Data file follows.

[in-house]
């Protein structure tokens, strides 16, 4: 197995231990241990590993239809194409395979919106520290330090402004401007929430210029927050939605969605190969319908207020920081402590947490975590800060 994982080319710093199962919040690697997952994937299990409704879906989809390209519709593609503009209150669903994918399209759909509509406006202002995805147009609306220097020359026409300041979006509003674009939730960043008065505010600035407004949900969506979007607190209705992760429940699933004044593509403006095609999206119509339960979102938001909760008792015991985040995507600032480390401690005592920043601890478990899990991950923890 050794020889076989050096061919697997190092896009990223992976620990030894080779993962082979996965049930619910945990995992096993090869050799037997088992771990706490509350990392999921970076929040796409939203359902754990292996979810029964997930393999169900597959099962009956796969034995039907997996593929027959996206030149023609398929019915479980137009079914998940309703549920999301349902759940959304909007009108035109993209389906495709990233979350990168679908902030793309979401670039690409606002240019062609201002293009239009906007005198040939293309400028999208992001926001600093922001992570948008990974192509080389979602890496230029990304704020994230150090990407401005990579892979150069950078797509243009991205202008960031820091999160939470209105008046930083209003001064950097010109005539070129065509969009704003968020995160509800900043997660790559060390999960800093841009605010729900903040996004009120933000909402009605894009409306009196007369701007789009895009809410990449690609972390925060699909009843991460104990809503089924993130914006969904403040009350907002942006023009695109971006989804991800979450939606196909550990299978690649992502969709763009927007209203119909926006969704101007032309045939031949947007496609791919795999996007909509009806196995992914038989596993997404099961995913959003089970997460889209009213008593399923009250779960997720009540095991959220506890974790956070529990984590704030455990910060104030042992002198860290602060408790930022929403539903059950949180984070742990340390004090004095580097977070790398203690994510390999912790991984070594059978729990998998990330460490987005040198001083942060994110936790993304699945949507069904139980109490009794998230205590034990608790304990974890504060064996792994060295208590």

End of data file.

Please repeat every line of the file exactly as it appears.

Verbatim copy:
[in-house]
């Protein structure tokens, strides 16, 4: 197995231990241990590993239809194409395979919106520290330090402004401007929430210029927050939605969605190969319908207020920081402590947490975590800060 994982080319710093199962919040690697997952994937299990409704879906989809390209519709593609503009209150669903994918399209759909509509406006202002995805147009609306220097020359026409300041979006509003674009939730960043008065505010600035407004949900969506979007607190209705992760429940699933004044593509403006095609999206119509339960979102938001909760008792015991985040995507600032480390401690005592920043601890478990899990991950923890 050794020889076989050096061919697997190092896009990223992976620990030894080779993962082979996965049930619910945990995992096993090869050799037997088992771990706490509350990392999921970076929040796409939203359902754990292996979810029964997930393999169900597959099962009956796969034995039907997996593929027959996206030149023609398929019915479980137009079914998940309703549920999301349902759940959304909007009108035109993209389906495709990233979350990168679908902030793309979401670039690409606002240019062609201002293009239009906007005198040939293309400028999208992001926001600093922001992570948008990974192509080389979602890496230029990304704020994230150090990407401005990579892979150069950078797509243009991205202008960031820091999160939470209105008046930083209003001064950097010109005539070129065509969009704003968020995160509800900043997660790559060390999960800093841009605010729900903040996004009120933000909402009605894009409306009196007369701007789009895009809410990449690609972390925060699909009843991460104990809503089924993130914006969904403040009350907002942006023009695109971006989804991800979450939606196909550990299978690649992502969709763009927007209203119909926006969704101007032309045939031949947007496609791919795999996007909509009806196995992914038989596993997404099961995913959003089970997460889209009213008593399923009250779960997720009540095991959220506890974790956070529990984590704030455990910060104030042992002198860290602060408790930022929403539903059950949180984070742990340390004090004095580097977070790398203690994510390999912790991984070594059978729990998998990330460490987005040198001083942060994110936790993304699945949507069904139980109490009794998230205590034990608790304990974890504060064996792994060295208590």